Repairing Gib Board Walls
In my previous blogs I’ve given a few tips on painting and decorating. But before you paint a room, you better make sure the walls are in good condition. Paint won’t hide any cracks or dips and dents; on the contrary, paint is far more likely to highlight any flaws.
To clarify, in this blog I’m talking about repairing walls lined with Gib board. Normally these walls have timber frames. These are the most common interior walls found in New Zealand houses.
Plaster walls usually have cracks due to the house "settling" in its foundation, or are damaged where furniture or doors have struck the plaster. At first, repairing plaster damage seems like a daunting task. But take your time to plaster and paint properly, and you will get solid, long-lasting results. If it still seems a bit daunting after reading the below, call me at Banks Building Maintenance.
Fixing small cracks in a plaster wall
Note that in today’s blog I will focus on fixing small cracks in a plaster wall. For large cracks which run through the entire Gib board (so the board is basically cracked right through, this usually happens where boards are joined) a more extensive repair is required. I’ll write more on fixing larger cracks and holes in another blog. Can’t wait? Call me for a quote to plaster and paint it for you.
Tip: Safety first, so make sure you are wearing a dust mask, eye protection and work gloves. Keep the area where you are working well ventilated. If you are repairing a larger crack, you might also want to move furniture away and put down drop-sheets to protect from dust.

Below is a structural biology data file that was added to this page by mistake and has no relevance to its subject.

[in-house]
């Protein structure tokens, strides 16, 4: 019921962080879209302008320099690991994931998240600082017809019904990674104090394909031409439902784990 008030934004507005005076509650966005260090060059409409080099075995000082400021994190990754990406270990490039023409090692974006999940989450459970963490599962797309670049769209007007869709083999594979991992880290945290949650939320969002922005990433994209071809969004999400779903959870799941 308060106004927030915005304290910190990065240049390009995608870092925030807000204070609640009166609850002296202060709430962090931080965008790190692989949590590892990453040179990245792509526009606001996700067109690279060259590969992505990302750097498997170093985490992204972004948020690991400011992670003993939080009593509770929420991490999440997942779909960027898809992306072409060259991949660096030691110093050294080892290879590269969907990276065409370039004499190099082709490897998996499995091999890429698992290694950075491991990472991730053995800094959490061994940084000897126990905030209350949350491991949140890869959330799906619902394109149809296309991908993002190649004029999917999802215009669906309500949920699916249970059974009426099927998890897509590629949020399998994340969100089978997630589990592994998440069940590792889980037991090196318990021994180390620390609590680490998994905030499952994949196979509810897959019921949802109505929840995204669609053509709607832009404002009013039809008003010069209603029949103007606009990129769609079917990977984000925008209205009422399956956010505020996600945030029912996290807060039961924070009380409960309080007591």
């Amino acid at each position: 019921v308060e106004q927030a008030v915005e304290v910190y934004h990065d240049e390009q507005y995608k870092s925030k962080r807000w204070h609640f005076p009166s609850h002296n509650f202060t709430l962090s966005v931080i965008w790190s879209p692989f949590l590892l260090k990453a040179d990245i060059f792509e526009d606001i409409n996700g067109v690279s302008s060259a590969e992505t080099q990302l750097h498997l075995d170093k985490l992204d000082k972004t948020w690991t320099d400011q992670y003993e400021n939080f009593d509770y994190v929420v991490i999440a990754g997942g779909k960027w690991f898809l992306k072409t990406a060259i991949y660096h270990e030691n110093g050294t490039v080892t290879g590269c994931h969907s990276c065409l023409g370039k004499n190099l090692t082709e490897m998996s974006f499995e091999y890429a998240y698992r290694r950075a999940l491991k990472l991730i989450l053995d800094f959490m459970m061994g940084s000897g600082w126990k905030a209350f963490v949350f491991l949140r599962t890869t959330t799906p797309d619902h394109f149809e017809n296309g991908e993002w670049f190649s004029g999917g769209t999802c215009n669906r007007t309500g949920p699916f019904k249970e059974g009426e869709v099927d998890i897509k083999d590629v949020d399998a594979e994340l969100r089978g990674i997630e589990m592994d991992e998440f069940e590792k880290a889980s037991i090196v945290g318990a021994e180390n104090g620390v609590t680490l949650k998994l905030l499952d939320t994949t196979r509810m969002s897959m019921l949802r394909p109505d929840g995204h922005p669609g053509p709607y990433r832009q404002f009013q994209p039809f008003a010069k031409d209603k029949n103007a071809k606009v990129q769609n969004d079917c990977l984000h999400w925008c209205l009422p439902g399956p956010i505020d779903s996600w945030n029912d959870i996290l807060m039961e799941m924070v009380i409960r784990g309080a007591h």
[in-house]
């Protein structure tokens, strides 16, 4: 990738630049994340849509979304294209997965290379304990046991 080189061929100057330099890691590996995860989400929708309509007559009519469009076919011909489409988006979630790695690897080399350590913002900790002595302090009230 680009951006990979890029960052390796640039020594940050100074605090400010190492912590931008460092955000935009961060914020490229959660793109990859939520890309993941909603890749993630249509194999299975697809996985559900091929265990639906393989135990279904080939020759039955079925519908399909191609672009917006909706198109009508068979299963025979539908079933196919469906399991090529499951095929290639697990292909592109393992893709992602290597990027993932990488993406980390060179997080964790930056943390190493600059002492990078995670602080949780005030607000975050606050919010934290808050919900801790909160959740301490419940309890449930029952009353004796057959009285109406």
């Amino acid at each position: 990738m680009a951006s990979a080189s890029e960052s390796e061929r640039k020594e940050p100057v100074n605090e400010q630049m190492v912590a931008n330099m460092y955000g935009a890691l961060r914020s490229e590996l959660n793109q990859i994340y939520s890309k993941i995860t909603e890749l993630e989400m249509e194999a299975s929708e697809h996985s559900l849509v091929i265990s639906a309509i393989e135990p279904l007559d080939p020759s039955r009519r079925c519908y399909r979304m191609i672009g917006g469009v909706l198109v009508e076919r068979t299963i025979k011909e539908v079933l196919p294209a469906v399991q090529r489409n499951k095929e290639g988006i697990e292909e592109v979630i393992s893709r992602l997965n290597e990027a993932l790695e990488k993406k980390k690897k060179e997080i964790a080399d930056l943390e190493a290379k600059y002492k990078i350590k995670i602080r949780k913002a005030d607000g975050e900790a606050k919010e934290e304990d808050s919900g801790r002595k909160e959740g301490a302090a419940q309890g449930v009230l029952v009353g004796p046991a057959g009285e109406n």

Before you start your plaster and painting project, clean the area with Sugar Soap. This will take all the fat and grease of the wall, which will help the repair products stick a lot better. Selleys sells a great product for this purpose, called Selleys Liquid Sugar Soap. Wait for wall to dry thoroughly.
First make sure the crack is dry. Then clean the crack, using a scraper to rake out any loose material. Remove dust from around the crack, you can use a vacuum cleaner for this. Loose dust can prevent your new plaster or filler from bonding with the existing plaster.
Ideally the crack is at least 1-2mm wide, which helps to make sure that the filler gets into the crack. With a very fine crack, open it a bit further if necessary, using a utility knife.
Using a putty knife, fill the crack slowly with filler. Rigid fillers are designed for filling gaps, cracks or holes in a solid surface where a smooth and even finish is required, for example repairing walls and ceilings.
Selleys sells a good product which you can use for this: Selleys Spakfilla Squeeze & Scrape. Make sure that the product gets into the crack. You will only need to use one application.
Wait 30 minutes for the filler to dry (or longer, if the crack is deeper than 2mm), and then sand the area until it is smooth and level.
Clean any dust or filler particles away, and then you’re ready to paint. If you’re using water-based paints, you can apply the paint straight away. If you are using oil-based paints you should wait for 24 hours before painting.
Tip to achieve a high quality finish: After repairing the cracks, apply sealer/primer before painting your 2 topcoats of coloured paint. You can use a product like Resene Broadwall 3 in 1 or Resene Broadwall Surface Prep& Seal. These products are easy to sand and help to smooth any minor surface irregularities. This will help you to achieve a professional looking finish.
Lack the time to repair your walls? Call Banks Building Maintenance.
If the job is too large for you to fix, or you simply lack the time, please give Banks Building Maintenance a call to help you with your plastering and painting project.